In any event, the underlying merits of Consumer Watchdog’s challenge are not likely to be resolved any time soon. The case has gotten bogged down in a procedural issue regarding whether Consumer Watchdog has any standing to challenge the validity of WARF’s patent, and this case may be resolved without answering the question of whether stem cells are patentable after the Myriad decision. However, it is likely similar arguments will be raised by other parties seeking to invalidate stem cell patents.
The determination of whether a particular stem cell patent is a product of nature or not, i.e., is it patentable subject matter, will likely turn on the specific invention. The WARF patent claims at issue in the Consumer Watchdog case cover in-vitro cultures of human stem cells. Consumer Watchdog has analogized these isolated stem cells to isolated genes. One can imagine other types of patent claims related to stem cell therapeutic products that are not so analogous to the human genes found to be unpatentable in Myriad. For example, claims covering the use of stem cells in methods of treating certain diseases are arguably distinct from claims covering the stem cells themselves. Similarly, claims covering a method of delivering stem cells into a patient in a therapeutic application may be more likely to be found patentable. These are just two examples. No doubt there are other stem cell-related claims that creative and motivated patent attorneys have drafted and will draft to protect stem cell inventions.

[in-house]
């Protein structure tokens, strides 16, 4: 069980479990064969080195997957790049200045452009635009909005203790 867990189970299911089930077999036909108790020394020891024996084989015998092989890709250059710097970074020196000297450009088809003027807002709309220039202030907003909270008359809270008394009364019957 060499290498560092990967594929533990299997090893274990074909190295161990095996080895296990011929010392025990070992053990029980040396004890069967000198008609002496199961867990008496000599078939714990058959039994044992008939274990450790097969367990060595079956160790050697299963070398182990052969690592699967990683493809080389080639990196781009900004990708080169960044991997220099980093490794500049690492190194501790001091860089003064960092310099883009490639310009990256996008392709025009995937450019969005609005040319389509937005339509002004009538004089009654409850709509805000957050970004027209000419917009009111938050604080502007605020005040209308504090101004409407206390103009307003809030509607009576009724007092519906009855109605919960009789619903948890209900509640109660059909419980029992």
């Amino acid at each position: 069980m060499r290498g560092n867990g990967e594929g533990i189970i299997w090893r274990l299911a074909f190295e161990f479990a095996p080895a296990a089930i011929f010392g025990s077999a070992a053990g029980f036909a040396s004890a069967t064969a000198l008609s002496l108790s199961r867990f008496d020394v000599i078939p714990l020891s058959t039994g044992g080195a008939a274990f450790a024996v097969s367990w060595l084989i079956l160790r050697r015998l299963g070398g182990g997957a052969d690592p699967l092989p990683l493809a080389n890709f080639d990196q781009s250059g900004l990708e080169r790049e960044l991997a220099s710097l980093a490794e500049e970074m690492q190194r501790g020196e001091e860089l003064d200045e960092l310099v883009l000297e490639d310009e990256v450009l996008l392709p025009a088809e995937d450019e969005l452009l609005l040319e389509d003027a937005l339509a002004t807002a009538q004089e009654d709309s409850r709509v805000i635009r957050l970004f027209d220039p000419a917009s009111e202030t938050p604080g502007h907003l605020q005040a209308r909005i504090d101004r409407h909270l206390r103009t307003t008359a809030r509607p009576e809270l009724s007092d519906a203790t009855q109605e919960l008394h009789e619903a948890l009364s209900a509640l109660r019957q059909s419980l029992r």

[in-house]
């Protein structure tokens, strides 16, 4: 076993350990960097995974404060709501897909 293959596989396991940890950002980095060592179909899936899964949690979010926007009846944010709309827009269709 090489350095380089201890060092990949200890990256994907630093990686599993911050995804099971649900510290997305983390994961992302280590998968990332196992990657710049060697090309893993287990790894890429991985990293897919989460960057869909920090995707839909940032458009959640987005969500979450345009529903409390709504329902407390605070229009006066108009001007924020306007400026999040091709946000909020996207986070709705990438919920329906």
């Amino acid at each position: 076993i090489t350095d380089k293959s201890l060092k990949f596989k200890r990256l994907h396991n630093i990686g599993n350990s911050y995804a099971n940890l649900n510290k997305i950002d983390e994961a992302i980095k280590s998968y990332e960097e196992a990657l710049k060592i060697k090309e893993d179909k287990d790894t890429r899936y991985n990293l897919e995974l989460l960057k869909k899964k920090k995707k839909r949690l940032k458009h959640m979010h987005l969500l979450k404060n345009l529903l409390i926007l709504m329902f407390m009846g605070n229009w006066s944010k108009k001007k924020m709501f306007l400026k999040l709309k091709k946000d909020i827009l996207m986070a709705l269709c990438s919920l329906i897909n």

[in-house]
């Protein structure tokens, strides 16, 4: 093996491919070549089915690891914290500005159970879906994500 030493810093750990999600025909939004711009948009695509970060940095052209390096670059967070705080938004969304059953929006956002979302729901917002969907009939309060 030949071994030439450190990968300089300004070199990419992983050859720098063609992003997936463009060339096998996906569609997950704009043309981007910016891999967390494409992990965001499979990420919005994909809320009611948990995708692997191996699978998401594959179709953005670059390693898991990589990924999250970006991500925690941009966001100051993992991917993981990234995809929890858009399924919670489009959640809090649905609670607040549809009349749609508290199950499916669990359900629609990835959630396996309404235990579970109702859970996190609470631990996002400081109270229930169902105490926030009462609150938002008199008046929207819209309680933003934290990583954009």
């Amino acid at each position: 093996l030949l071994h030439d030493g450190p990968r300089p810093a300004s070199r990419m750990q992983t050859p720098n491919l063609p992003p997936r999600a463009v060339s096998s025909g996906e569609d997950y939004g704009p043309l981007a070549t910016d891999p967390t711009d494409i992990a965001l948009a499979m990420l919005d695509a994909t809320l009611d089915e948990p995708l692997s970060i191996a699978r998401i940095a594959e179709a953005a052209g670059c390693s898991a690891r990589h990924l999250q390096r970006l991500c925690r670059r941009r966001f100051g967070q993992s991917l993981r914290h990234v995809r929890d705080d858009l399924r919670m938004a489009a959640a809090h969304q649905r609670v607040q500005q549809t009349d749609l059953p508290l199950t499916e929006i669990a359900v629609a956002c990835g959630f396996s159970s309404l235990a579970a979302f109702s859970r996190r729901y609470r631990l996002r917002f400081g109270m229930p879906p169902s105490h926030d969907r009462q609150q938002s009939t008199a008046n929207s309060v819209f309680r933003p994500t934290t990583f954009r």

The Supreme Court in the Myriad decision recognized that there could be claims related to human DNA that were patentable. The specific claim at issue in Myriad covered an unaltered human gene, at least unaltered other than it had been isolated from the rest of the genome. The Supreme Court, however, treated cDNA differently. cDNA is a non-naturally occurring string of DNA in which the molecules in the non-coding regions of the string have been removed. The Supreme Court also explicitly stated that method claims such as an innovative method of manipulating genes are not covered by the Myriad decision. In addition, the opinion states that the Myriad case does not involve patents on new applications of knowledge about the genes at issue. Claims covering application of that knowledge would likely have been held patentable subject matter.
Indeed, the patentee in the Myriad case, Myriad Genetics, has recently been testing the scope of the Myriad decision. Myriad Genetics has sued its competitors asserting patent claims that cover methods of analyzing the genes that the Supreme Court ruled unpatentable. For example, one of the asserted patents covers methods of detecting alterations in the genes. Whether or not Myriad will be successful in its efforts to enforce these patents remains to be seen, but it will force the lower courts define the scope of the Myriad decision. The results will no doubt play a significant role in determining the type and scope of patent protection that may be afforded to innovations relating to stem cell therapies.
George Yu, counsel at Schiff Hardin, focuses his practice on intellectual property, with an emphasis on patent infringement and technology-related trade secret misappropriation. He can be reached at
Jason Harp, counsel at Schiff Hardin, focuses his practice in technically complex patent litigation. He can be reached at

George Yu and Jason Harp

Subscribe to Newsletter
Subscribe to our eNewsletters

Stay connected with all of the latest from Drug Discovery News.

March 2024 Issue Front Cover

Latest Issue  

• Volume 20 • Issue 2 • March 2024

March 2024

March 2024 Issue